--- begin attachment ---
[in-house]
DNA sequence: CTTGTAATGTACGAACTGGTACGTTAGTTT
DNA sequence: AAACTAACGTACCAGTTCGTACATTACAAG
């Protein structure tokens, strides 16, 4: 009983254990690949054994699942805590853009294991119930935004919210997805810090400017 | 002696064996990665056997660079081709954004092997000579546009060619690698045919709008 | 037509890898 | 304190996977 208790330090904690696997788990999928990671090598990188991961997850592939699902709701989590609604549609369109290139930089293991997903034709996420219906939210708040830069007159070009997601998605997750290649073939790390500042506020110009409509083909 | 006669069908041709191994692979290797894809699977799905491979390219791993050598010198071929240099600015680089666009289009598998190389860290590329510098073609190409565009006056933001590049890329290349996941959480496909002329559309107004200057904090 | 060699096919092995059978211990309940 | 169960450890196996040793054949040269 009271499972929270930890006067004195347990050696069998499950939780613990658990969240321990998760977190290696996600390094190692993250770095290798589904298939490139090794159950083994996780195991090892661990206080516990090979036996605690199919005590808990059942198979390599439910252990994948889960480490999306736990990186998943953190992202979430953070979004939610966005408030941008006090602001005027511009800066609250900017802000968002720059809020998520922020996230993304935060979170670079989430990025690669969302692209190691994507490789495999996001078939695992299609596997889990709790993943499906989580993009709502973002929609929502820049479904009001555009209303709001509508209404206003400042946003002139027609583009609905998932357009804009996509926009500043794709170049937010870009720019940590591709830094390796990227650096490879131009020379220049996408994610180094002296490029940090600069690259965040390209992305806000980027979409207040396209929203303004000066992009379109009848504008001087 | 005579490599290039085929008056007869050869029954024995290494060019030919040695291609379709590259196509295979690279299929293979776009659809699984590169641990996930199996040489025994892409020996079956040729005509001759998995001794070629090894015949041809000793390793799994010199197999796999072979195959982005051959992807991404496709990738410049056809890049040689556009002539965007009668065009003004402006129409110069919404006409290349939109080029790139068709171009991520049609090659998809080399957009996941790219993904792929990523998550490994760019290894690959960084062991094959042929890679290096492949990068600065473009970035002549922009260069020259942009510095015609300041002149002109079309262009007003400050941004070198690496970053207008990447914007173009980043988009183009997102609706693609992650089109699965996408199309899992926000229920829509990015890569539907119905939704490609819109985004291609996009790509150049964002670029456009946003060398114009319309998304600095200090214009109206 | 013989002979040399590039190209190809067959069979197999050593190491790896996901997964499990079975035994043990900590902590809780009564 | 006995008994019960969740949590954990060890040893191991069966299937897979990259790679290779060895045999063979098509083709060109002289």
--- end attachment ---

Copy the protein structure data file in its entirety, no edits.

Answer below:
[in-house]
DNA sequence: CTTGTAATGTACGAACTGGTACGTTAGTTT
DNA sequence: AAACTAACGTACCAGTTCGTACATTACAAG
């Protein structure tokens, strides 16, 4: 009983254990690949054994699942805590853009294991119930935004919210997805810090400017 | 002696064996990665056997660079081709954004092997000579546009060619690698045919709008 | 037509890898 | 304190996977 208790330090904690696997788990999928990671090598990188991961997850592939699902709701989590609604549609369109290139930089293991997903034709996420219906939210708040830069007159070009997601998605997750290649073939790390500042506020110009409509083909 | 006669069908041709191994692979290797894809699977799905491979390219791993050598010198071929240099600015680089666009289009598998190389860290590329510098073609190409565009006056933001590049890329290349996941959480496909002329559309107004200057904090 | 060699096919092995059978211990309940 | 169960450890196996040793054949040269 009271499972929270930890006067004195347990050696069998499950939780613990658990969240321990998760977190290696996600390094190692993250770095290798589904298939490139090794159950083994996780195991090892661990206080516990090979036996605690199919005590808990059942198979390599439910252990994948889960480490999306736990990186998943953190992202979430953070979004939610966005408030941008006090602001005027511009800066609250900017802000968002720059809020998520922020996230993304935060979170670079989430990025690669969302692209190691994507490789495999996001078939695992299609596997889990709790993943499906989580993009709502973002929609929502820049479904009001555009209303709001509508209404206003400042946003002139027609583009609905998932357009804009996509926009500043794709170049937010870009720019940590591709830094390796990227650096490879131009020379220049996408994610180094002296490029940090600069690259965040390209992305806000980027979409207040396209929203303004000066992009379109009848504008001087 | 005579490599290039085929008056007869050869029954024995290494060019030919040695291609379709590259196509295979690279299929293979776009659809699984590169641990996930199996040489025994892409020996079956040729005509001759998995001794070629090894015949041809000793390793799994010199197999796999072979195959982005051959992807991404496709990738410049056809890049040689556009002539965007009668065009003004402006129409110069919404006409290349939109080029790139068709171009991520049609090659998809080399957009996941790219993904792929990523998550490994760019290894690959960084062991094959042929890679290096492949990068600065473009970035002549922009260069020259942009510095015609300041002149002109079309262009007003400050941004070198690496970053207008990447914007173009980043988009183009997102609706693609992650089109699965996408199309899992926000229920829509990015890569539907119905939704490609819109985004291609996009790509150049964002670029456009946003060398114009319309998304600095200090214009109206 | 013989002979040399590039190209190809067959069979197999050593190491790896996901997964499990079975035994043990900590902590809780009564 | 006995008994019960969740949590954990060890040893191991069966299937897979990259790679290779060895045999063979098509083709060109002289």